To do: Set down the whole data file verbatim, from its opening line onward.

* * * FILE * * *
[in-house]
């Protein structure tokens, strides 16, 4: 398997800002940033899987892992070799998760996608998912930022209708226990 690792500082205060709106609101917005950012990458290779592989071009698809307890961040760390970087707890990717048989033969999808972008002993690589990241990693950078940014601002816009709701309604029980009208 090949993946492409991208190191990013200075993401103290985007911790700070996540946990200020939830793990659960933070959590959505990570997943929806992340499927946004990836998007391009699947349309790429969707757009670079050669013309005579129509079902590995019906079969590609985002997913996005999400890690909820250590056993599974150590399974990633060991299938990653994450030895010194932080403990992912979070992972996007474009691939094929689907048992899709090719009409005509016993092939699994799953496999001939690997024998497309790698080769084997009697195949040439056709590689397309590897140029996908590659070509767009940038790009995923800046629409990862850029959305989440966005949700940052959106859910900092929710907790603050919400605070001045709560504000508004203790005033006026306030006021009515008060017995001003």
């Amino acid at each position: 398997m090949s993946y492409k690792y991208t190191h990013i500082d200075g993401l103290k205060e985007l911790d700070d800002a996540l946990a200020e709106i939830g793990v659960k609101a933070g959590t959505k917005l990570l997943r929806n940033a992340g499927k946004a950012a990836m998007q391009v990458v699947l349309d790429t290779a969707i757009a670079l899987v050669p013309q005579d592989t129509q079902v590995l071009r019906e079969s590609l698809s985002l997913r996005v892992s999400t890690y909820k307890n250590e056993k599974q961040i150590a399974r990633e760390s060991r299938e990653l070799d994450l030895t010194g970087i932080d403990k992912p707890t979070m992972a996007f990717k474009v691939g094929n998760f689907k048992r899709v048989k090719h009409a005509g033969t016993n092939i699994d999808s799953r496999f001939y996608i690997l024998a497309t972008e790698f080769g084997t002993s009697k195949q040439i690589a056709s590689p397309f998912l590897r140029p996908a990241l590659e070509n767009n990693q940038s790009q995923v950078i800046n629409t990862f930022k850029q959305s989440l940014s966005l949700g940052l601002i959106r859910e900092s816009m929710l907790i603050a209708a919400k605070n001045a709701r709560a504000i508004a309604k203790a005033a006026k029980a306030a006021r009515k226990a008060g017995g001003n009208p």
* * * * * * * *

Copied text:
[in-house]
């Protein structure tokens, strides 16, 4: 398997800002940033899987892992070799998760996608998912930022209708226990 690792500082205060709106609101917005950012990458290779592989071009698809307890961040760390970087707890990717048989033969999808972008002993690589990241990693950078940014601002816009709701309604029980009208 090949993946492409991208190191990013200075993401103290985007911790700070996540946990200020939830793990659960933070959590959505990570997943929806992340499927946004990836998007391009699947349309790429969707757009670079050669013309005579129509079902590995019906079969590609985002997913996005999400890690909820250590056993599974150590399974990633060991299938990653994450030895010194932080403990992912979070992972996007474009691939094929689907048992899709090719009409005509016993092939699994799953496999001939690997024998497309790698080769084997009697195949040439056709590689397309590897140029996908590659070509767009940038790009995923800046629409990862850029959305989440966005949700940052959106859910900092929710907790603050919400605070001045709560504000508004203790005033006026306030006021009515008060017995001003």
């Amino acid at each position: 398997m090949s993946y492409k690792y991208t190191h990013i500082d200075g993401l103290k205060e985007l911790d700070d800002a996540l946990a200020e709106i939830g793990v659960k609101a933070g959590t959505k917005l990570l997943r929806n940033a992340g499927k946004a950012a990836m998007q391009v990458v699947l349309d790429t290779a969707i757009a670079l899987v050669p013309q005579d592989t129509q079902v590995l071009r019906e079969s590609l698809s985002l997913r996005v892992s999400t890690y909820k307890n250590e056993k599974q961040i150590a399974r990633e760390s060991r299938e990653l070799d994450l030895t010194g970087i932080d403990k992912p707890t979070m992972a996007f990717k474009v691939g094929n998760f689907k048992r899709v048989k090719h009409a005509g033969t016993n092939i699994d999808s799953r496999f001939y996608i690997l024998a497309t972008e790698f080769g084997t002993s009697k195949q040439i690589a056709s590689p397309f998912l590897r140029p996908a990241l590659e070509n767009n990693q940038s790009q995923v950078i800046n629409t990862f930022k850029q959305s989440l940014s966005l949700g940052l601002i959106r859910e900092s816009m929710l907790i603050a209708a919400k605070n001045a709701r709560a504000i508004a309604k203790a005033a006026k029980a306030a006021r009515k226990a008060g017995g001003n009208p």